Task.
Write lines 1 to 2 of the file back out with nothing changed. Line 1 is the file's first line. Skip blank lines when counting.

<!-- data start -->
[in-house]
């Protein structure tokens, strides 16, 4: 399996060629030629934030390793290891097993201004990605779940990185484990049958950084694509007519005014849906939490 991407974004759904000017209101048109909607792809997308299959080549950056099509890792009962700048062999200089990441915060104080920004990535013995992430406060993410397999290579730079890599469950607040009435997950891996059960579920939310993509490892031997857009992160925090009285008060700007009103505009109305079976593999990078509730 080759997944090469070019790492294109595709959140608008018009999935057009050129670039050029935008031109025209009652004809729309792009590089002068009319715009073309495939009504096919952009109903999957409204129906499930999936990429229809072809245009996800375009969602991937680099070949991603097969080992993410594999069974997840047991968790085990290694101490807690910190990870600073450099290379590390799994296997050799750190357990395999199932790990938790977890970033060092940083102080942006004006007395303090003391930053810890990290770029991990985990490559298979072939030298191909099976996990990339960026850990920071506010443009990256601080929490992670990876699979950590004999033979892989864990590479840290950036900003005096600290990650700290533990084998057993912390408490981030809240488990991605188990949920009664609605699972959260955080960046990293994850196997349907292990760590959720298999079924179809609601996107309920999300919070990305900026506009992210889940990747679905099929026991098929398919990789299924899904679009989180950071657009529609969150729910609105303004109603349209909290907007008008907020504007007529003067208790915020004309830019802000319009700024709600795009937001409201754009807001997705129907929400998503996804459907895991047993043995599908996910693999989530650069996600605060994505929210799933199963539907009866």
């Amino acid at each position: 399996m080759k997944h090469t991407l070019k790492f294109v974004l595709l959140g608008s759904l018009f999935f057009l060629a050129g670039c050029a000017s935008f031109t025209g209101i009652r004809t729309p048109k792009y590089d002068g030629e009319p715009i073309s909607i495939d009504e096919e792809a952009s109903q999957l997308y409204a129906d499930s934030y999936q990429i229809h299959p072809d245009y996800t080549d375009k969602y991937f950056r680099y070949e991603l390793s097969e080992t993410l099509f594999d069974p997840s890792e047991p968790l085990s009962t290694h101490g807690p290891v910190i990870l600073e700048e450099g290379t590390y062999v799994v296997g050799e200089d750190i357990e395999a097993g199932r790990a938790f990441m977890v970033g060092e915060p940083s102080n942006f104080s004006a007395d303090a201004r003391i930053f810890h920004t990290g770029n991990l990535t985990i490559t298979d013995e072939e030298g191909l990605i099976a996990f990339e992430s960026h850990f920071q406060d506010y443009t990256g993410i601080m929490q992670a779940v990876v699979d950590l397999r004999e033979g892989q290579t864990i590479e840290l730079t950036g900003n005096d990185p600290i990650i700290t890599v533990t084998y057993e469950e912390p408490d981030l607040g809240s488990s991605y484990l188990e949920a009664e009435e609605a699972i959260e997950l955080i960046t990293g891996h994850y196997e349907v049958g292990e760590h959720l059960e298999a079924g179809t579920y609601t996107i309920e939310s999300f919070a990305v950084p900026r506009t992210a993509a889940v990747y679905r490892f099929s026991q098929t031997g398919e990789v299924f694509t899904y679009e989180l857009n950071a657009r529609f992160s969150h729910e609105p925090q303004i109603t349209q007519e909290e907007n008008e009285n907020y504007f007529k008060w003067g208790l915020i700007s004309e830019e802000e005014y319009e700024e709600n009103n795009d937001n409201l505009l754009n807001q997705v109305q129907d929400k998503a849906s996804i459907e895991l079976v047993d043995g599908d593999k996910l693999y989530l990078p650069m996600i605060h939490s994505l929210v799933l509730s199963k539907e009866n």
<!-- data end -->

[in-house]
């Protein structure tokens, strides 16, 4: 399996060629030629934030390793290891097993201004990605779940990185484990049958950084694509007519005014849906939490 991407974004759904000017209101048109909607792809997308299959080549950056099509890792009962700048062999200089990441915060104080920004990535013995992430406060993410397999290579730079890599469950607040009435997950891996059960579920939310993509490892031997857009992160925090009285008060700007009103505009109305079976593999990078509730 080759997944090469070019790492294109595709959140608008018009999935057009050129670039050029935008031109025209009652004809729309792009590089002068009319715009073309495939009504096919952009109903999957409204129906499930999936990429229809072809245009996800375009969602991937680099070949991603097969080992993410594999069974997840047991968790085990290694101490807690910190990870600073450099290379590390799994296997050799750190357990395999199932790990938790977890970033060092940083102080942006004006007395303090003391930053810890990290770029991990985990490559298979072939030298191909099976996990990339960026850990920071506010443009990256601080929490992670990876699979950590004999033979892989864990590479840290950036900003005096600290990650700290533990084998057993912390408490981030809240488990991605188990949920009664609605699972959260955080960046990293994850196997349907292990760590959720298999079924179809609601996107309920999300919070990305900026506009992210889940990747679905099929026991098929398919990789299924899904679009989180950071657009529609969150729910609105303004109603349209909290907007008008907020504007007529003067208790915020004309830019802000319009700024709600795009937001409201754009807001997705129907929400998503996804459907895991047993043995599908996910693999989530650069996600605060994505929210799933199963539907009866």